Cash Reserves

Updated on April 4, 2024
Article byWallstreetmojo Team
Edited byWallstreetmojo Team
Reviewed byDheeraj Vaidya, CFA, FRM

What Are Cash Reserves?

Cash reserves refer to the most liquid asset held by individuals, companies, banks, or other entities that can be used to meet short-term obligations arising in emergencies. Though holding large amounts of cash in hand or bank is not advisable, one should always set some money aside.

Cash Reserves

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Cash reserves include cash deposited in the bank, cash held in vaults, and highly liquid investments with short maturity periods, such as treasury bills and money market funds. Along with serving its purpose, when invested in liquid instruments, it can also earn a constant source of income.

Key Takeaways

  • Cash reserves refer to the total amount of liquidity an entity holds that can finance the most urgent or short-term obligations without raising the need for borrowed credit.
  • The concept is important for companies, individuals, and banks. Though, for the former two, the number of reserves held depends on the entities’ estimation and contention. 
  • For banks, the requirement is based on the custodian of cash reserves or the central bank, which mandates a reserve ratio. The commercial banks should hold reserves with themselves, as well as with the central bank.

Cash Reserves Explained

Cash reserves are one of the many ways to manage assets. Money or cash is a current asset and is highly liquid. That is, if a person owns only a car as an asset, they would first have to sell the car and convert the asset into cash or borrow loans to finance any other activity. It might take some time, especially if a commercial entity were to do this, as it would lead to reduced responsiveness and increased debt.

However, it doesn’t mean that a person or organization should hold cash vaults. Cash can be held in any liquid form. For example, debt instruments with short maturity periods of less than three months or stocks can be easily converted to cash. These assets can play the dual function of meeting urgent short-term obligations while generating investment returns.

The concept is mainly related to businesses and banks. The perfect mix of current assets can help companies manage their expenses and plan their operations accordingly. Some companies maintain specific months of operating expenses in reserves. It is based on careful estimations of the emergency obligations that might arise.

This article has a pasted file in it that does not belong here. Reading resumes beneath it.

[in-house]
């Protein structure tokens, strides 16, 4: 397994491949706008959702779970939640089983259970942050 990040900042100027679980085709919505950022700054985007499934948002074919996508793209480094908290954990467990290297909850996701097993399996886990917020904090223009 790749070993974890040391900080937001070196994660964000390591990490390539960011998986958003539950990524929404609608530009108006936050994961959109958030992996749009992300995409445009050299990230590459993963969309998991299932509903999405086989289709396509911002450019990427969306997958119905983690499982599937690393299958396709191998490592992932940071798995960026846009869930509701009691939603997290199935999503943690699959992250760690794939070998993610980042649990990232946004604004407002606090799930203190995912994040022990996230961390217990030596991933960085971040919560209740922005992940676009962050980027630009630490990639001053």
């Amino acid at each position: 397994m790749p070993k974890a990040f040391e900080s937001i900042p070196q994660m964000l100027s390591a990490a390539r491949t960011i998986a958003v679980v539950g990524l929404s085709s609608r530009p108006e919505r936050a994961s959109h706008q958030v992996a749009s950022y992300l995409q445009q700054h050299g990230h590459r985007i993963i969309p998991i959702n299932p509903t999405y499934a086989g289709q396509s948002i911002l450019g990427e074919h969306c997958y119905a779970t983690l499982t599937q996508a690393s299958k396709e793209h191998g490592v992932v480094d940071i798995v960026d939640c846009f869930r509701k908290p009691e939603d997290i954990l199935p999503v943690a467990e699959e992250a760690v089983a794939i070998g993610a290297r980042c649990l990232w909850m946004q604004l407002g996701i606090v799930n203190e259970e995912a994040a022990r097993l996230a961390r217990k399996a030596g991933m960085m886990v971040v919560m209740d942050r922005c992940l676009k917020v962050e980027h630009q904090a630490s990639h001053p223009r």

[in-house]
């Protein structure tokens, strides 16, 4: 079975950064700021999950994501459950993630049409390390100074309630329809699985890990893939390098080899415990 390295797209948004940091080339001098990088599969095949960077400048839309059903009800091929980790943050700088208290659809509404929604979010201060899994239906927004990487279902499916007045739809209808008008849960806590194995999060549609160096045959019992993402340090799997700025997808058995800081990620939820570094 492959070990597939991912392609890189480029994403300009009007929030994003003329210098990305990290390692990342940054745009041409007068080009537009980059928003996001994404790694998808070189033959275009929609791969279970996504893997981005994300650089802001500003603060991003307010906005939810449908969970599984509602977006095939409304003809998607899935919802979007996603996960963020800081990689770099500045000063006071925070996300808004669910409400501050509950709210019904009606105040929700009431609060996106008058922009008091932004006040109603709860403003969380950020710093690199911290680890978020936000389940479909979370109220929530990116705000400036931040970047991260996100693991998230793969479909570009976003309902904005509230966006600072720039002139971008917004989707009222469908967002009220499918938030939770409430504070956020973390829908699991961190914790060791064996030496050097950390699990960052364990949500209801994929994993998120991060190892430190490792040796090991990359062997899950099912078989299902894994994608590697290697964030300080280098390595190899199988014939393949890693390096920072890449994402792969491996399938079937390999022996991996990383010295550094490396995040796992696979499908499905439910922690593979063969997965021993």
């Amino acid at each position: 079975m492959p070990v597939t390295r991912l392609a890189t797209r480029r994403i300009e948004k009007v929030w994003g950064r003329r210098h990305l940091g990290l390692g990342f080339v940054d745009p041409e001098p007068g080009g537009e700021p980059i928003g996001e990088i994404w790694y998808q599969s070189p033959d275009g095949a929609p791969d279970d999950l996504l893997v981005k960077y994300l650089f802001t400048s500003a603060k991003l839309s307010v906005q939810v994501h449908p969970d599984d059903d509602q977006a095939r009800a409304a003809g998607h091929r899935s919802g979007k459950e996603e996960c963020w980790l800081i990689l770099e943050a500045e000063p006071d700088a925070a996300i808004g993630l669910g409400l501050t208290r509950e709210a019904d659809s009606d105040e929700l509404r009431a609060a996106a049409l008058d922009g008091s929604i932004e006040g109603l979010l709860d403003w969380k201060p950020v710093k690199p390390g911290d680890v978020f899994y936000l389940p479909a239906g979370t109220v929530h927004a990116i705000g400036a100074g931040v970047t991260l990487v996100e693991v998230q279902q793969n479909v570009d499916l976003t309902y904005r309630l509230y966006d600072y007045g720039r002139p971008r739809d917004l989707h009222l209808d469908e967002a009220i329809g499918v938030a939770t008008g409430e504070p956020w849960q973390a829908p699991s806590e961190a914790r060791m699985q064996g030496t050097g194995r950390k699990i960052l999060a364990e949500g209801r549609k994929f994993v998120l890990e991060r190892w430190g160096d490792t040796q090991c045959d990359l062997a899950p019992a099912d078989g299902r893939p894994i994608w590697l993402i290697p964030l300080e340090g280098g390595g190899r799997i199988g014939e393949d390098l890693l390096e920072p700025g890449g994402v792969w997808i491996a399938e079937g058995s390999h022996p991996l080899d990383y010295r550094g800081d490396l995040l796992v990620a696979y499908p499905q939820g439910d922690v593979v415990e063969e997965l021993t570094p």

The reserves of multinational corporate giants like Apple, Microsoft, etc., run in billions. For example, Apple’s cash reserves estimate around $200 billion, while Meta Platforms Inc. has $60 billion in reserves.

On the other hand, banks must maintain a certain percentage of their deposit liabilities. A bank’s deposit liabilities are the amount it receives from its customers, which it would have to pay back in the future. Therefore, it is a liability for the bank. Each country’s central bank specifies this amount as the cash reserve ratio.

The central bank is the custodian of cash reserves, as commercial banks are mandated to maintain a certain portion of their reserves with the central bank. However, the banks will be allowed to withdraw the required amount from the reserve in case of emergencies and pay back when the cash requirement is less.

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Individual Cash Reserves

Considering individuals, everyone has some liquid cash. It might not be as high as reserves held by businesses or banks. However, currently, with the rise of mobile payment apps, the cash held by people is much less. Mostly, cash is held at the bank in a savings account. It would earn them some interest on their deposits. 

But some individuals do not want to hoard cash or earn little sum in interest. Hence, they invest in marketable securities. Stocks, bonds, and other liquid investments can greatly add to reserves and earn investors higher returns.